Abort motor for Orion spacecraft passes test in Utah

The final full-scale ground test of the abort motor for NASA’s Orion spacecraft Launch Abort System went off without any problems at Northrop Grumman’s Promontory test facility in Utah. (Northrop Grumman)

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PROMONTORY, Box Elder County — As the nation works to put astronauts back on the moon, teams of scientists in Utah took a giant step towards that goal when they fired the rockets for an escape pod on the Orion spacecraft Thursday.

The rocket scientists hope they never need to use the system. It’s designed to rocket the astronauts away from danger if something goes wrong during a launch.

It went off as planned Thursday and it was a spectacle.

“I’m doing a project for my class,” said Sami Sampson. If there ever was a reason for her to miss school, this was it. “Oh, I’m so excited. This is my first rocket launch and I’m fascinated by the space field so this is a great opportunity for me.”

Those few seconds up on the hill were huge.

“My son told me that it’s going to be only a four-second one and the flames should shoot about 30 feet in the air,” said Shawna Draper. “That’s what he told me.”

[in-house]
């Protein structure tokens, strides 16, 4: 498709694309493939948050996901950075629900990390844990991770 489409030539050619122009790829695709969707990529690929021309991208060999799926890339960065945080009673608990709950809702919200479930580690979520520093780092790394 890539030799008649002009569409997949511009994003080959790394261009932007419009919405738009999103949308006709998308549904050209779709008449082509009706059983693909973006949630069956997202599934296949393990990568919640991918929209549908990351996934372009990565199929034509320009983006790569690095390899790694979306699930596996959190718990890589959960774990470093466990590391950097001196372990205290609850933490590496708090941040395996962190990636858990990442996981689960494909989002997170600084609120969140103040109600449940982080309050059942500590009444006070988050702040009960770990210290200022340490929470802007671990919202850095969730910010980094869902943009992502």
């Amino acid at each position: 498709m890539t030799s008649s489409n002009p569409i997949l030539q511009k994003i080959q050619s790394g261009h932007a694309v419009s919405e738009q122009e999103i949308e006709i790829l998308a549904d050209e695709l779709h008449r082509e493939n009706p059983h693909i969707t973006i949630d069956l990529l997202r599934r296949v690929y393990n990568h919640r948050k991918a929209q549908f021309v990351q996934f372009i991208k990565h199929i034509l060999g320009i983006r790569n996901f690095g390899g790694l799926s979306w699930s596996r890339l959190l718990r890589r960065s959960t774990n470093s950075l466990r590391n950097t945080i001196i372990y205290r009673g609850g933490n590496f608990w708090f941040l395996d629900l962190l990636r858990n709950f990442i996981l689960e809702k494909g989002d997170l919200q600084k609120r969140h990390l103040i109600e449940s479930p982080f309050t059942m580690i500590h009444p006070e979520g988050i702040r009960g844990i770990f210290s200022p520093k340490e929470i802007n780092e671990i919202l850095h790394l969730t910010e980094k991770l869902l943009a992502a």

Draper and her husband drove an hour and a half to be here and support their son who happens to be a rocket scientist. He told them all about it.

“It is to rip the space capsule off the top of the world’s most powerful rocket in mid-flight and take the astronauts to a safe distance,” Draper said.

It’s that kind of power that shook the ground. The rockets shot out 400,000 pounds of thrust. Engineers said they don’t want to see those rockets go off again.

“It’s a little tough for us because this is hopefully the only time we get to see it operate,” said Erik Gross, the chief engineer on the project. “We don’t hope to see it operate during flight, right? Because that means we’ve had a bad day.”

The day left a big impression.

“Absolutely. It was like a marvel of its own,” Sampson said. “It’s something that I feel like everyone should at least see once in their life. A test rocket launch or an actual launch.”

It was big enough deal to make parents proud. Jerry Draper said, “We brag.”

Shawna Draper explained why they bragged about their son at this test. “He’s one of very many people working on this, so.”

It’s enough to inspire the next generation.

Sampson said, “Absolutely. It’s my dream to work at a space company and help further that progression of humankind.”

Engineers have a lot of data to analyze but it appears that the abort engine will be ready to send out to Kennedy Space Center.

A date for the next manned mission to the moon is still tentative with NASA looking at 2025.

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Mike Anderson

Mike Anderson often doubles as his own photographer, shooting and editing most of his stories. He came to KSL in April 2011 after working for several years at various broadcast news outlets.

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